“Teacher preparation” is a simple phrase, but a complex idea that begs many questions. What does it mean to “prepare” a teacher? How do you ready someone for a profession that requires constant adaptation? Is “preparation” something that can be completed, or is it lifelong?

“Professional Development,” as a phrase, is in the same camp. Many professions require their practitioners to complete continuing education to keep their skills updated and knowledge easily accessible. Many people dread these sorts of refreshers or find them to be mostly a bureaucratic exercise involving dry, in-person presentations (well, not so much anymore) or lengthly recorded lectures on topics of little use to every day practice.

Some schools have large budgets for professional development whereas some have virtually none. Some districts have specialized teams who organize materials and events while others give these responsibilities to the teachers themselves. All of these factors lead to inequitable access, substantial variation in quality, and a gap between what classroom teachers need and what they are receiving.

When we set out to create SHARE, we started by talking to as many people as we could to understand where the major, persistent issues in professional development are. We didn’t want to dive in with a presumptuous solution without listening to people who are living the problem every day. Our education began when a colleague from NYU gently encouraged us to stop calling it “professional development” and start calling it “professional learning.” Development comes across as condescending, assuming the participants are “underdeveloped.” That misses the point. Professional learning, on the other hand, starts with the assumption that the sort of preparation at the heart of our exploration is ongoing.

All teachers go through some sort of credentialing process before they begin their careers, and sometimes professional learning can be a part of that process, but generally it continues year after year, often tied to additional responsibilities, increased salaries, or licensure renewal. Some teachers are personally motivated to seek out learning opportunities while others have enough on their plates already.

What became clear quickly is that there is no one-size-fits-all solution to professional learning. Because the expectations, requirements, and structures differ so markedly across the country, anything that we built in support of teachers would need to be practical, simple, easy-to-access, and cover topics that are motivated by the needs of teachers rather than trends in research. One thing that we heard louder than just about any message was the risk of teacher burnout and the need for a renewed focus on building teacher resilience.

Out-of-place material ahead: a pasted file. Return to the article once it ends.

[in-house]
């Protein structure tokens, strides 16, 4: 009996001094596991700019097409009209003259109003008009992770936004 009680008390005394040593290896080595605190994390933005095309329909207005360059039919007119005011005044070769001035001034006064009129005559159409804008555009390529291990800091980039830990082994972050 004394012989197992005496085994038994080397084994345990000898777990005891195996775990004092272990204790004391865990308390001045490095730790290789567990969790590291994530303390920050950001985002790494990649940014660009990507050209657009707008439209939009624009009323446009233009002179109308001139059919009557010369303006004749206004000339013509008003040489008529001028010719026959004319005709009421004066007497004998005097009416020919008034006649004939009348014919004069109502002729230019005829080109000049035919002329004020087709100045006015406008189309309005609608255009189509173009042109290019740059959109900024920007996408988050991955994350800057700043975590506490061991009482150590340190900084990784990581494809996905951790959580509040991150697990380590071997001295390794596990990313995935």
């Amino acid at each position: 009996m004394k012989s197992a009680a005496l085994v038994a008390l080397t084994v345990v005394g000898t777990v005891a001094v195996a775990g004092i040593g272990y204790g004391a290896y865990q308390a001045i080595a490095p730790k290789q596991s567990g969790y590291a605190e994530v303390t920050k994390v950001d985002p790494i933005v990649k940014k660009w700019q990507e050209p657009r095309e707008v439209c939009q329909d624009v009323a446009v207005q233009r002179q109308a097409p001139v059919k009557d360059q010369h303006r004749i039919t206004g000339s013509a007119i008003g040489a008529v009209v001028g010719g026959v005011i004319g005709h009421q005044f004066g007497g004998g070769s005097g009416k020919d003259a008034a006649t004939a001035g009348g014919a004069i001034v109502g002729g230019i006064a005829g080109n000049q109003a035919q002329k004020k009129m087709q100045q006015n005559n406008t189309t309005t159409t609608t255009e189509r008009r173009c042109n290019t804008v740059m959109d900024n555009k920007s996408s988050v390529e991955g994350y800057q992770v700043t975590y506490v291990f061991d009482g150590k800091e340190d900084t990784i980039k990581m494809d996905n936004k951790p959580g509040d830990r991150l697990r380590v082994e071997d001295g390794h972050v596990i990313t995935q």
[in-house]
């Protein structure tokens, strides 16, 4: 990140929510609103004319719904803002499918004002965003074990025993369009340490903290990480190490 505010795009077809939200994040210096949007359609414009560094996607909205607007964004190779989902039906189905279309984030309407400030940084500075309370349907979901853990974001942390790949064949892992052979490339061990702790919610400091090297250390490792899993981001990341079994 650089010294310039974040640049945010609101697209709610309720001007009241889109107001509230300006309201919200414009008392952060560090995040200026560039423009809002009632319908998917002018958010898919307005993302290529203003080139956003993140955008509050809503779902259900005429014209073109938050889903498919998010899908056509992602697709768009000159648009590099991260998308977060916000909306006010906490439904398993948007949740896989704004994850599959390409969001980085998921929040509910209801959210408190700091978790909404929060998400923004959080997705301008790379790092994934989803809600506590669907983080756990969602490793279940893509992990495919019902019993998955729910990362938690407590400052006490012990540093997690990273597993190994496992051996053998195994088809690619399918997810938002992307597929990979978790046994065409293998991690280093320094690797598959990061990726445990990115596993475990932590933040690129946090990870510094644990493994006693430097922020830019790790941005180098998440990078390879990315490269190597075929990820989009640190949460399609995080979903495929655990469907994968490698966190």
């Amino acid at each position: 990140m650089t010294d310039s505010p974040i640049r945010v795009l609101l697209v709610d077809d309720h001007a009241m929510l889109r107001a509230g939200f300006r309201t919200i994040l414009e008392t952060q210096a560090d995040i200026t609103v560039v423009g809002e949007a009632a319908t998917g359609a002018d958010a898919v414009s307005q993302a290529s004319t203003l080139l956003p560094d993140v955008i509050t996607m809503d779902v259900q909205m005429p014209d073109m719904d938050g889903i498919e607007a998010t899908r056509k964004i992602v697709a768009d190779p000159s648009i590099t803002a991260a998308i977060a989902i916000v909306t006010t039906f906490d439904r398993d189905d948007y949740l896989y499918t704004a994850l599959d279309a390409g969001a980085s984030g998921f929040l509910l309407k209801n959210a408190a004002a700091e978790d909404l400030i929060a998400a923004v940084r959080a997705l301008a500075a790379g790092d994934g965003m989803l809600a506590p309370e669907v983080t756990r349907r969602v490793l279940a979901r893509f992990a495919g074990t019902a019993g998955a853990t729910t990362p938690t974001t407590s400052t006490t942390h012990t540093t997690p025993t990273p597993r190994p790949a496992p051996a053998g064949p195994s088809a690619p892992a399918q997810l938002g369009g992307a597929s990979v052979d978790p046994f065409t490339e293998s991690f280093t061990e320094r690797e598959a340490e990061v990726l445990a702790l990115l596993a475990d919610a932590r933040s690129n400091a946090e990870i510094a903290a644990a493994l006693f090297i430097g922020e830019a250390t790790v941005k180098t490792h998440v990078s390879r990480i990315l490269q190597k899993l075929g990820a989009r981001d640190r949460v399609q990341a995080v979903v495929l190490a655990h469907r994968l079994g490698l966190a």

This and many more conversations with frustrated (but still optimistic) teachers and administrators led us to create the Source for Help, Advancement, and Renewal for Educators: SHARE. The goal of the platform is to provide a catalyst for conversation and growth amidst the sometimes confusing realm of professional learning.

We started with a mobile-first design, which means the platform should be as easy to use on a smart phone as it is on a computer because learning should happen anywhere.

Next, we focused on our inaugural course series, Moving Beyond Trauma, which explores the roots of trauma, then provides a guide for recognizing it, responding in the classroom and community, and protecting teachers’ energy to avoid compassion fatigue and secondary traumatic stress.

Finally, we are creating a collection of courses under the title, Building Strength and Healing Together, which will follow the lives of students, parents, teachers, administrators, and members of the community as they work through challenges collectively. Along the way, SHARE provides ideas and resources to help educators deal with similar issues in their own lives.

We recognize that outlets like Facebook and Teachers Pay Teachers exist to provide educators with opportunities to connect and to sell resources to one another. Our goal is different. We bring together designers, administrators, teachers, and subject matter experts to create courses intended to address essential topics like trauma in the community and building resilience. It’s our hope that conversations that arise from these courses will not remain constrained to online discussion forums because most of the challenges our educational communities face can only be solved when people come together locally and speak in a common language.

We at SHARE are committed to listening to educators to understand the changing needs of the profession and to providing an intentional alternative to the professional development they find unhelpful. We partner with administrators to understand their realities and help them provide genuinely helpful continuous learning that empowers people to heal and grow together.